Enhancing developer productivity in legacy codebases

Many public sector organisations find it difficult to update and add features to essential services because they are hamstrung by legacy codebases.

There are various ways to identify legacy codebases, including the gov.uk guidelines on legacy technology. For the purpose of this blog though, we will define a legacy codebase as one that is not supported by automated tests. This lack of automated tests generally makes a codebase both unsafe to work with and difficult for technical teams to maintain and modify on an ongoing basis.

To tackle this issue and enhance developer productivity you should consider modernising the application(s) at the heart of your service so that your technical teams can work safely and effectively on your codebases.

Modernising applications to enhance productivity

Before you begin the process of modernisation, you need to be aware that it requires investment, and that this investment will need to be justified within your organisation. 

An important element of this is demonstrating how legacy code affects everyone. If your legacy code results in a slow delivery cadence, this can affect your ability to reach organisational goals, and can also turn software development into an anxiety-inducing process for your team. Most importantly, it can affect your users as they suffer from buggy software that they cannot rely on.

If you are part of a public sector organisation where it feels easier to put off modernisation, you are kicking the can down the road at just the wrong time. This is because the Government Digital Service has been mandated by the House of Commons Select Committee for Science and Technology to conduct an audit of all legacy applications across government by no later than December 2020.

Before you start a modernisation project, you need to consider the risks you may encounter. Modernisation usually requires some capital expenditure up front, which may mean that you will need to hire consultants, as well as redirect your existing technical teams away from other projects. You should also consider how you will keep teams aligned, how to generate buy-in at all levels of your organisation, and how to identify any technology blockers. 

You should try to mitigate these risks as much as possible, but also make clear what the rewards are for getting modernisation right. These include reducing your long term operational expenditure by increasing your delivery cadence, and minimising the need for ongoing support. You will also be able to de-risk deployments, reduce defect levels, and increase the stability of your services over time. Finally, it’s worth highlighting how modernisation can improve both job satisfaction and self-esteem levels within your technical teams.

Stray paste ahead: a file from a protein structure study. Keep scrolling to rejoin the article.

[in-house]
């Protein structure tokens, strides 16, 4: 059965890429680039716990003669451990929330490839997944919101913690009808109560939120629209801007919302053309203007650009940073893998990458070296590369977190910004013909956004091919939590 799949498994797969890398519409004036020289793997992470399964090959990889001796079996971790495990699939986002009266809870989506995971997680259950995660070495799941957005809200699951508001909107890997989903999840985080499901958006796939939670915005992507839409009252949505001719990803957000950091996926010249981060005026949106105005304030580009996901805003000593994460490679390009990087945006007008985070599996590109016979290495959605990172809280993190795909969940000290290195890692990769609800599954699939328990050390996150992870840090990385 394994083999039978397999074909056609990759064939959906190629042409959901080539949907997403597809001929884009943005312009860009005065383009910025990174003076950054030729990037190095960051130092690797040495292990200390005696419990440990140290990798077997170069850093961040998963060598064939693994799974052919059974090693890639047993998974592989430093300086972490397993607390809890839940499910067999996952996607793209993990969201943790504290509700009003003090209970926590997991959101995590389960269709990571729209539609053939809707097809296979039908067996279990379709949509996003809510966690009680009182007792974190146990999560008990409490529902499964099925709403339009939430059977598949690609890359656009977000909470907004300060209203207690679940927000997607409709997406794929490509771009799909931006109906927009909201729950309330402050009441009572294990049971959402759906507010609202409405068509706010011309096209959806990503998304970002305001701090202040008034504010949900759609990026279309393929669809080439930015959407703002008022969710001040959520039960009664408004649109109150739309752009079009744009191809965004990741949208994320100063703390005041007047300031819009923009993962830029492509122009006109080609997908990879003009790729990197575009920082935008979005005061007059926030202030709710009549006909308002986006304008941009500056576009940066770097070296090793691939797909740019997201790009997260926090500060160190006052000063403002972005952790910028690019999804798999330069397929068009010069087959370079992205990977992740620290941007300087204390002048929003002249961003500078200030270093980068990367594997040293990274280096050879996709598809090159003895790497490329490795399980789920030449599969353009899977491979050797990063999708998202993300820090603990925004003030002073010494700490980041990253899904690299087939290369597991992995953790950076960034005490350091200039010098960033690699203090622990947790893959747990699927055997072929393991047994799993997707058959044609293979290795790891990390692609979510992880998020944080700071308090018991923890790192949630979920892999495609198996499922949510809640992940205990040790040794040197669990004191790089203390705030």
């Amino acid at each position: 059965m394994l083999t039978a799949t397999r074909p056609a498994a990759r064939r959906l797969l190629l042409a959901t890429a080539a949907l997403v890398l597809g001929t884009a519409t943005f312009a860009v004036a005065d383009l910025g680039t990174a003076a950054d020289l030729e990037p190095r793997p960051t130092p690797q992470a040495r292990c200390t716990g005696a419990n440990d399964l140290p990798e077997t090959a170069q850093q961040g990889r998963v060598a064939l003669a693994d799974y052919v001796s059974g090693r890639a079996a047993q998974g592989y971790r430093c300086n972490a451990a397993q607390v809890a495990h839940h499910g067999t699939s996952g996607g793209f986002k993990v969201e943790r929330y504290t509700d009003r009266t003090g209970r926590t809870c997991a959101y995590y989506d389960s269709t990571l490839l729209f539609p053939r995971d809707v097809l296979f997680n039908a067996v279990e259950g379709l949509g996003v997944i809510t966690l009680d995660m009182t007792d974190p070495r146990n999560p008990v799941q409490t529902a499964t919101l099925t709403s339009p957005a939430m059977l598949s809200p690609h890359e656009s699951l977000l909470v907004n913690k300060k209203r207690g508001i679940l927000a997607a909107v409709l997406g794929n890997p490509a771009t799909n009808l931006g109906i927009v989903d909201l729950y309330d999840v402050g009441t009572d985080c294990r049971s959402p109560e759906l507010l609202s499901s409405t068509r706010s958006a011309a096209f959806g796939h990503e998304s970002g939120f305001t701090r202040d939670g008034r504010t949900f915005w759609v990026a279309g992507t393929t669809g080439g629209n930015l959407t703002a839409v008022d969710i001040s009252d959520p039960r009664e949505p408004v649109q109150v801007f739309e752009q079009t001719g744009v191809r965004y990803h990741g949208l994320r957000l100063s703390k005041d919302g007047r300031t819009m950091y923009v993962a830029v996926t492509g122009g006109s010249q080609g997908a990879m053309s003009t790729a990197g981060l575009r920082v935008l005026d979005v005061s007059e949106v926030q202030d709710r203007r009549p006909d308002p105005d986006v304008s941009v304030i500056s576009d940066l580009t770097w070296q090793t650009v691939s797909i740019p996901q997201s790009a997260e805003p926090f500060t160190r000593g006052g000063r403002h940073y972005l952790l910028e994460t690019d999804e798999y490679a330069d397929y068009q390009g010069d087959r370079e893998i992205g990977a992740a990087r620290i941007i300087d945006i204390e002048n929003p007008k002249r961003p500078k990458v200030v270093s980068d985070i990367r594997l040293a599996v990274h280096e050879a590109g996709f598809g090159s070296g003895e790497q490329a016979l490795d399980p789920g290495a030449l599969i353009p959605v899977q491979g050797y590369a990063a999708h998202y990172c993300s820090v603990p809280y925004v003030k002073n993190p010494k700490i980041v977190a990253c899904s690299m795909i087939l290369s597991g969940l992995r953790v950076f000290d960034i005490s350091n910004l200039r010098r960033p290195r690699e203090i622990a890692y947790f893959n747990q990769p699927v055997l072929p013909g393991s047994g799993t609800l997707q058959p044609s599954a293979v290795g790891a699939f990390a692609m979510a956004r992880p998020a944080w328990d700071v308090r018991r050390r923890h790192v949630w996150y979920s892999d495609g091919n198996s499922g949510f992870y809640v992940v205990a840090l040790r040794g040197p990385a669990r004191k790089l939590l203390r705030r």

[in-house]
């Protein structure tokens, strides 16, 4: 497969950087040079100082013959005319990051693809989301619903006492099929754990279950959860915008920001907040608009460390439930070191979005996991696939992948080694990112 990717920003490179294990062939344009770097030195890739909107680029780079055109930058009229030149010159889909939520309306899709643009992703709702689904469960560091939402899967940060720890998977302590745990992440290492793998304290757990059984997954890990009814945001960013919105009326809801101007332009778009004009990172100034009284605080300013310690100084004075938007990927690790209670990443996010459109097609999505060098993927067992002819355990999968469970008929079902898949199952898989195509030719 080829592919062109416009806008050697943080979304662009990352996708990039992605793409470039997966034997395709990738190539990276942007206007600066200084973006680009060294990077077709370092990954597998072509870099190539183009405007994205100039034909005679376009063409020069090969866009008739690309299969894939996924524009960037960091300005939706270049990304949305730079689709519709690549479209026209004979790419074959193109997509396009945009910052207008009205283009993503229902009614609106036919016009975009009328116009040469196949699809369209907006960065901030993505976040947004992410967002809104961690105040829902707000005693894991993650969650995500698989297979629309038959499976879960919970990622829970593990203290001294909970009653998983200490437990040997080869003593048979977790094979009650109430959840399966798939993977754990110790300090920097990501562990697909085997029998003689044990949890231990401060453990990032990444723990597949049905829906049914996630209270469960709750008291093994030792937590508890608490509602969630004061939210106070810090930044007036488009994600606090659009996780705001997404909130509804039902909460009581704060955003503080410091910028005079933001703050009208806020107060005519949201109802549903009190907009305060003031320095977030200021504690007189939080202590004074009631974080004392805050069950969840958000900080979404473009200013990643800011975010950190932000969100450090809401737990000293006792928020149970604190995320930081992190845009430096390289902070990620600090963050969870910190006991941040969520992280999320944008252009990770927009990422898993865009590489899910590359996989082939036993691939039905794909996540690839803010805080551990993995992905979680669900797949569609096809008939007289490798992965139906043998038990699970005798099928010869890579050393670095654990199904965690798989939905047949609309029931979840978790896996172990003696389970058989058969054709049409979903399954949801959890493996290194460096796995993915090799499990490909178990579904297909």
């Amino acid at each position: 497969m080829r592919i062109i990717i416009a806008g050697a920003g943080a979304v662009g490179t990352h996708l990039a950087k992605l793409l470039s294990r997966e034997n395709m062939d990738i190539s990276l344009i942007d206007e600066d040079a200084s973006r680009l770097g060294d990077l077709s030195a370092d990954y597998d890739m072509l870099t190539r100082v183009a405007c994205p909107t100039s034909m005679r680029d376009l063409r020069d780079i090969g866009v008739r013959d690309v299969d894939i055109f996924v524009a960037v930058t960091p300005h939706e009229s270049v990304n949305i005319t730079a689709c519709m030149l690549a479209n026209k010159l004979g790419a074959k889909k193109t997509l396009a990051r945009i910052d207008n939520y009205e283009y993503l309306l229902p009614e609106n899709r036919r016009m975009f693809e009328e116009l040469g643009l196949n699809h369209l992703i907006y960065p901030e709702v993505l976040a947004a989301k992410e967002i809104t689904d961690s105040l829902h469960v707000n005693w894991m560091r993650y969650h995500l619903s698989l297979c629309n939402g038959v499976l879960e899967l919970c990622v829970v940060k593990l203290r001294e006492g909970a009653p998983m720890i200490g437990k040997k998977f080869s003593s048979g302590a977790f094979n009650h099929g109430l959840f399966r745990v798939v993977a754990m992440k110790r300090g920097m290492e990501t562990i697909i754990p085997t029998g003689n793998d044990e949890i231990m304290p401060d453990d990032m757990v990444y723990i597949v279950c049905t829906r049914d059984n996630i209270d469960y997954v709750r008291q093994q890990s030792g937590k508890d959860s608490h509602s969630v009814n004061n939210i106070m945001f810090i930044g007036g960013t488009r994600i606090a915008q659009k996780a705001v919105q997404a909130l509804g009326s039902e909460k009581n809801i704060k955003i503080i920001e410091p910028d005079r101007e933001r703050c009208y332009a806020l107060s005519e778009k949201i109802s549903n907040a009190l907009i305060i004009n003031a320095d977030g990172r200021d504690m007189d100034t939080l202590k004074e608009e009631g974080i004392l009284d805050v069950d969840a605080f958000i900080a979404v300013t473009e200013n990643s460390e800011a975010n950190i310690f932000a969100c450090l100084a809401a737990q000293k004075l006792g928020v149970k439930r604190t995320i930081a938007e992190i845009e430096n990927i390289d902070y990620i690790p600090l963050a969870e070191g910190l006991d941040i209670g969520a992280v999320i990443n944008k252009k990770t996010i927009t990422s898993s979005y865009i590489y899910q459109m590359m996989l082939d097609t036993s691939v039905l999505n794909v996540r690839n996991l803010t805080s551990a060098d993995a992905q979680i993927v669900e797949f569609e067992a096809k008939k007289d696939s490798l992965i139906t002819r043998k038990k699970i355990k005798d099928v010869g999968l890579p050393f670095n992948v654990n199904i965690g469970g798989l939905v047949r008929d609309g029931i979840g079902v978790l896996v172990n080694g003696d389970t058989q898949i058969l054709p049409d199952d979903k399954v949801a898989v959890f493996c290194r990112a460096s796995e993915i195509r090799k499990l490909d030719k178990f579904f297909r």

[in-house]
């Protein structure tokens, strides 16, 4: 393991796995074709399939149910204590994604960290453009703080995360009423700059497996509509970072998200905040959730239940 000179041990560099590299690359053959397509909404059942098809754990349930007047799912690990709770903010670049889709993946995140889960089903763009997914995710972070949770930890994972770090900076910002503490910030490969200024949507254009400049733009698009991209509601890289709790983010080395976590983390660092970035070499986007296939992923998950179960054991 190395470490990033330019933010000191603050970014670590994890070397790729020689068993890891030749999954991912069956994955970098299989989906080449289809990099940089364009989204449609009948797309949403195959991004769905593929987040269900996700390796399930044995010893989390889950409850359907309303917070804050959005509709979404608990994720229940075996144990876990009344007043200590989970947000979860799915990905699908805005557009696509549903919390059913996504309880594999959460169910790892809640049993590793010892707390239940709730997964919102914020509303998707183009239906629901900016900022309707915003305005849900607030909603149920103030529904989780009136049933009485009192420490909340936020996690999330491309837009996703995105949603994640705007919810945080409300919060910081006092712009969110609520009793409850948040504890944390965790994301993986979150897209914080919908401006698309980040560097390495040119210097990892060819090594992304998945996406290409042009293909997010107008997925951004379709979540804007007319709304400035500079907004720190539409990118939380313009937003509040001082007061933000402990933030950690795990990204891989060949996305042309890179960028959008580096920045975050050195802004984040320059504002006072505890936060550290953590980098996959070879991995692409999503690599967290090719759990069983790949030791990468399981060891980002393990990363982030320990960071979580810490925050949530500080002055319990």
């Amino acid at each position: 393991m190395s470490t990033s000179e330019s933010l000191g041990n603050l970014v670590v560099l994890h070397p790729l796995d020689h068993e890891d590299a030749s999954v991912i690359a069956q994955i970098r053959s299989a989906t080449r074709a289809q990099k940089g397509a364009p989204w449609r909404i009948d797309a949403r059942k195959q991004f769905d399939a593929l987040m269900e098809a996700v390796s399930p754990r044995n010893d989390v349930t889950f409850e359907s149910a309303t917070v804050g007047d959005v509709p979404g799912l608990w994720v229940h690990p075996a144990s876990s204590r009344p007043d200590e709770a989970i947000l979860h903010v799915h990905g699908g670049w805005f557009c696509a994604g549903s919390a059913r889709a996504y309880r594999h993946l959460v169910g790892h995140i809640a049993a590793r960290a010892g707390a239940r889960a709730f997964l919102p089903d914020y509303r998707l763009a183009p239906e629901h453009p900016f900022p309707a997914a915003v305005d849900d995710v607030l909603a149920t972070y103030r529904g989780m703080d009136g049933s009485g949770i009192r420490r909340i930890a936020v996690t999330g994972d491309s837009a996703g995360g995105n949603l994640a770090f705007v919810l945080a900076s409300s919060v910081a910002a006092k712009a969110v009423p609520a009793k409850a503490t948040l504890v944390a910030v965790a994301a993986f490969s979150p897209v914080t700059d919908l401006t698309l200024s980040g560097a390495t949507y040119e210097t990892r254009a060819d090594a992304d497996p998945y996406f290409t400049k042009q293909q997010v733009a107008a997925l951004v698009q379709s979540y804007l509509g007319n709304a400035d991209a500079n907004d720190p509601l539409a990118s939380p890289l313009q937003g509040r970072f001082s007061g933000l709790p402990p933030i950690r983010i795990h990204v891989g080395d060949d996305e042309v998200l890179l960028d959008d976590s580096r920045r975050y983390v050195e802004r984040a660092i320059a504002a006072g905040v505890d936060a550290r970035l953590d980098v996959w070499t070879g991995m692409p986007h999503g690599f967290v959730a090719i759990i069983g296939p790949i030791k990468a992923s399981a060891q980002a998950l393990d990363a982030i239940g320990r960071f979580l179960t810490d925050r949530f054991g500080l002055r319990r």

Iterative modernisation of legacy applications

Once you have decided that application modernisation is a worthwhile undertaking, you have three strategic options for how to accomplish it. These are: iterative modernisation, iterative replacement or a big bang transformation (all of which are examined in detail in our most recent book ‘Modernising Legacy Applications in the Public Sector’). 

If your main aim is to enhance developer productivity, iterative modernisation is probably the best approach to take as it is all about reviving an existing application so it is maintainable, sustainable and able to evolve in the future. It also tends to be the quickest and most cost effective of the three strategies because it builds on the technologies your technical team already knows and allows you to progress towards technical self-sufficiency. 

It should be noted that this approach is only really feasible if your application is bespoke and you have access to the source code. You should also be able to see a path for the application evolving beyond the initial modernisation stage. If all of these things are in place, there is an opportunity to enhance developer productivity by following the series of iterative modernisation steps below.

Set your goals

You need to give a lot of thought to which application you choose to modernise first. To do this, you should spend time mapping the applications in your organisation by weighing the technical effort of modernising them against the business value you would gain by doing so. The ideal application to modernise first is one that has high business value but low technical effort. 

Once you have chosen the application, you should focus on stabilising it by making it both maintainable and supportable. Then, you can look to enhance the application so that modifying it is relatively easy. Finally, it’s important to get your teams onboard with the strategy and empathise with them if they identify concerns about the work involved.